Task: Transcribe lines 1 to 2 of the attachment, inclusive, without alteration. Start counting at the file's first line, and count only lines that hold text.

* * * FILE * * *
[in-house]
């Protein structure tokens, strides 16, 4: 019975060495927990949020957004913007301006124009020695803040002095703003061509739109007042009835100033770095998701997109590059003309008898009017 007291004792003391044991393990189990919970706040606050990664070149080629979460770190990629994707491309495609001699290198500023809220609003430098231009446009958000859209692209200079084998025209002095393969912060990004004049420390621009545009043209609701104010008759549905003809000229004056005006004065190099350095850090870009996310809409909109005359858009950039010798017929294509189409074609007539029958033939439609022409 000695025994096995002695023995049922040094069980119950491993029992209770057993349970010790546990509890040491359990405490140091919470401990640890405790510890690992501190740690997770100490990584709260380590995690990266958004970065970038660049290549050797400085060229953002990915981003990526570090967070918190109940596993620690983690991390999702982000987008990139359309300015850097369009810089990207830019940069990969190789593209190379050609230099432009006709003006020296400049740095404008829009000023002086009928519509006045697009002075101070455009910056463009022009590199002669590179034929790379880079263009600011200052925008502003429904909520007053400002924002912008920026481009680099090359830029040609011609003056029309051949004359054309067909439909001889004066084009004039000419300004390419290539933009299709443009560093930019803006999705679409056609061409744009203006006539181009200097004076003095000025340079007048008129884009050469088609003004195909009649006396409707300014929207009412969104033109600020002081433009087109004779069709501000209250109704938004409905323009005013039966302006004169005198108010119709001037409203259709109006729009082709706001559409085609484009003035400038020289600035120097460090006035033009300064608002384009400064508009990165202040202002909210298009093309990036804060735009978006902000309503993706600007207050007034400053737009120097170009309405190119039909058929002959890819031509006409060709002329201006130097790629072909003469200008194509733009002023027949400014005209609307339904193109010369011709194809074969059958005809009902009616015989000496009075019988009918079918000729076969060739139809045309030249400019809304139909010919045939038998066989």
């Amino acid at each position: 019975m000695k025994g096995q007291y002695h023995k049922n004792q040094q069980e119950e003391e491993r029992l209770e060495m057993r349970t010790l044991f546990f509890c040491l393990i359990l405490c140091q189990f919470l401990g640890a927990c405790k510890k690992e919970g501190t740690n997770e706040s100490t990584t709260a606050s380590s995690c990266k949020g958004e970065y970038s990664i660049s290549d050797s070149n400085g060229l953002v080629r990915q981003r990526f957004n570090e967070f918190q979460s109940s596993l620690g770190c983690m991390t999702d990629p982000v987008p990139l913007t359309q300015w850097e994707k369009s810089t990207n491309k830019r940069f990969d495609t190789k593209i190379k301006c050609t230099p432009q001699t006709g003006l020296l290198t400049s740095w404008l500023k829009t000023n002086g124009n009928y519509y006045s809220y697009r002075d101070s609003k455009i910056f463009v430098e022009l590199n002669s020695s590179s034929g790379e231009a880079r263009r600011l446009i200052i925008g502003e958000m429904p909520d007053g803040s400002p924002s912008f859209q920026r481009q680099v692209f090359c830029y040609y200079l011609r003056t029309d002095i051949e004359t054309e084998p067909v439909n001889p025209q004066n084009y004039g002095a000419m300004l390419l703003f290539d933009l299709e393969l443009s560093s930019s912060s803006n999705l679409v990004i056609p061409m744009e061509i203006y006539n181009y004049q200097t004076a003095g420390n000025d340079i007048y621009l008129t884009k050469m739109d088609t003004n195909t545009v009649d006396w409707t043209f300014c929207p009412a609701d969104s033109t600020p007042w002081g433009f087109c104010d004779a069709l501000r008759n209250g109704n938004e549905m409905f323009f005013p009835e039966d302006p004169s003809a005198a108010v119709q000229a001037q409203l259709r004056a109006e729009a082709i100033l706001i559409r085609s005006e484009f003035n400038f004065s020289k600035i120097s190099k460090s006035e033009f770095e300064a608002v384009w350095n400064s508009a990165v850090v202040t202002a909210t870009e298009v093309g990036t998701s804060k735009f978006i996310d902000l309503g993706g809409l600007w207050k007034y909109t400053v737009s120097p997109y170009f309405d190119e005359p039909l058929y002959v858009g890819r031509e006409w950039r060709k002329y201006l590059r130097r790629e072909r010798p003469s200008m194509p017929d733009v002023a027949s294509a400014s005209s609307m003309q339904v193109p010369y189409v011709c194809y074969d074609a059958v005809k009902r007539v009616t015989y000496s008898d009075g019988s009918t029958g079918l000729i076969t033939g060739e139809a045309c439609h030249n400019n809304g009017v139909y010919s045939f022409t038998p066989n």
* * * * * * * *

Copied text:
[in-house]
């Protein structure tokens, strides 16, 4: 019975060495927990949020957004913007301006124009020695803040002095703003061509739109007042009835100033770095998701997109590059003309008898009017 007291004792003391044991393990189990919970706040606050990664070149080629979460770190990629994707491309495609001699290198500023809220609003430098231009446009958000859209692209200079084998025209002095393969912060990004004049420390621009545009043209609701104010008759549905003809000229004056005006004065190099350095850090870009996310809409909109005359858009950039010798017929294509189409074609007539029958033939439609022409 000695025994096995002695023995049922040094069980119950491993029992209770057993349970010790546990509890040491359990405490140091919470401990640890405790510890690992501190740690997770100490990584709260380590995690990266958004970065970038660049290549050797400085060229953002990915981003990526570090967070918190109940596993620690983690991390999702982000987008990139359309300015850097369009810089990207830019940069990969190789593209190379050609230099432009006709003006020296400049740095404008829009000023002086009928519509006045697009002075101070455009910056463009022009590199002669590179034929790379880079263009600011200052925008502003429904909520007053400002924002912008920026481009680099090359830029040609011609003056029309051949004359054309067909439909001889004066084009004039000419300004390419290539933009299709443009560093930019803006999705679409056609061409744009203006006539181009200097004076003095000025340079007048008129884009050469088609003004195909009649006396409707300014929207009412969104033109600020002081433009087109004779069709501000209250109704938004409905323009005013039966302006004169005198108010119709001037409203259709109006729009082709706001559409085609484009003035400038020289600035120097460090006035033009300064608002384009400064508009990165202040202002909210298009093309990036804060735009978006902000309503993706600007207050007034400053737009120097170009309405190119039909058929002959890819031509006409060709002329201006130097790629072909003469200008194509733009002023027949400014005209609307339904193109010369011709194809074969059958005809009902009616015989000496009075019988009918079918000729076969060739139809045309030249400019809304139909010919045939038998066989």